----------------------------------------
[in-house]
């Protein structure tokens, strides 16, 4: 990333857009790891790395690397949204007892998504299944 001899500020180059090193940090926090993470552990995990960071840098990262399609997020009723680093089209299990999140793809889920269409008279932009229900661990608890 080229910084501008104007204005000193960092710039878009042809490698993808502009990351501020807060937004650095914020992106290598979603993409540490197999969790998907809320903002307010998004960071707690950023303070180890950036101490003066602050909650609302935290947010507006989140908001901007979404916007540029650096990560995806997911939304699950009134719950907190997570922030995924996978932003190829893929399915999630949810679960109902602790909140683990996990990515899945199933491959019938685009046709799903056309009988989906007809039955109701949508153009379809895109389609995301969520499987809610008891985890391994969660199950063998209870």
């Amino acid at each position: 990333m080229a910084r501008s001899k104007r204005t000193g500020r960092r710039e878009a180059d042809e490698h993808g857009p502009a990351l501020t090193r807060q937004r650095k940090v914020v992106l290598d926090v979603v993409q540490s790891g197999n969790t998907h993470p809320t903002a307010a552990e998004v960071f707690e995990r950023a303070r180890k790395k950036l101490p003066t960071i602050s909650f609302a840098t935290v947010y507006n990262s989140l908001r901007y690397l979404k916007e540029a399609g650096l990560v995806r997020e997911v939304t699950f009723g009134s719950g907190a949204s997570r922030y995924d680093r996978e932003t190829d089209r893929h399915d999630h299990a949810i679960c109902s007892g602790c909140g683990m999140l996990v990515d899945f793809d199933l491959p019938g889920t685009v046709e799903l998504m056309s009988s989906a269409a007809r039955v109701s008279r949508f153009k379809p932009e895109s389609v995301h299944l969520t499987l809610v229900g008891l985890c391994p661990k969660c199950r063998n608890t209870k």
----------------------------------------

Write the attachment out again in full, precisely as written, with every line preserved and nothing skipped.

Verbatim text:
[in-house]
């Protein structure tokens, strides 16, 4: 990333857009790891790395690397949204007892998504299944 001899500020180059090193940090926090993470552990995990960071840098990262399609997020009723680093089209299990999140793809889920269409008279932009229900661990608890 080229910084501008104007204005000193960092710039878009042809490698993808502009990351501020807060937004650095914020992106290598979603993409540490197999969790998907809320903002307010998004960071707690950023303070180890950036101490003066602050909650609302935290947010507006989140908001901007979404916007540029650096990560995806997911939304699950009134719950907190997570922030995924996978932003190829893929399915999630949810679960109902602790909140683990996990990515899945199933491959019938685009046709799903056309009988989906007809039955109701949508153009379809895109389609995301969520499987809610008891985890391994969660199950063998209870």
């Amino acid at each position: 990333m080229a910084r501008s001899k104007r204005t000193g500020r960092r710039e878009a180059d042809e490698h993808g857009p502009a990351l501020t090193r807060q937004r650095k940090v914020v992106l290598d926090v979603v993409q540490s790891g197999n969790t998907h993470p809320t903002a307010a552990e998004v960071f707690e995990r950023a303070r180890k790395k950036l101490p003066t960071i602050s909650f609302a840098t935290v947010y507006n990262s989140l908001r901007y690397l979404k916007e540029a399609g650096l990560v995806r997020e997911v939304t699950f009723g009134s719950g907190a949204s997570r922030y995924d680093r996978e932003t190829d089209r893929h399915d999630h299990a949810i679960c109902s007892g602790c909140g683990m999140l996990v990515d899945f793809d199933l491959p019938g889920t685009v046709e799903l998504m056309s009988s989906a269409a007809r039955v109701s008279r949508f153009k379809p932009e895109s389609v995301h299944l969520t499987l809610v229900g008891l985890c391994p661990k969660c199950r063998n608890t209870k």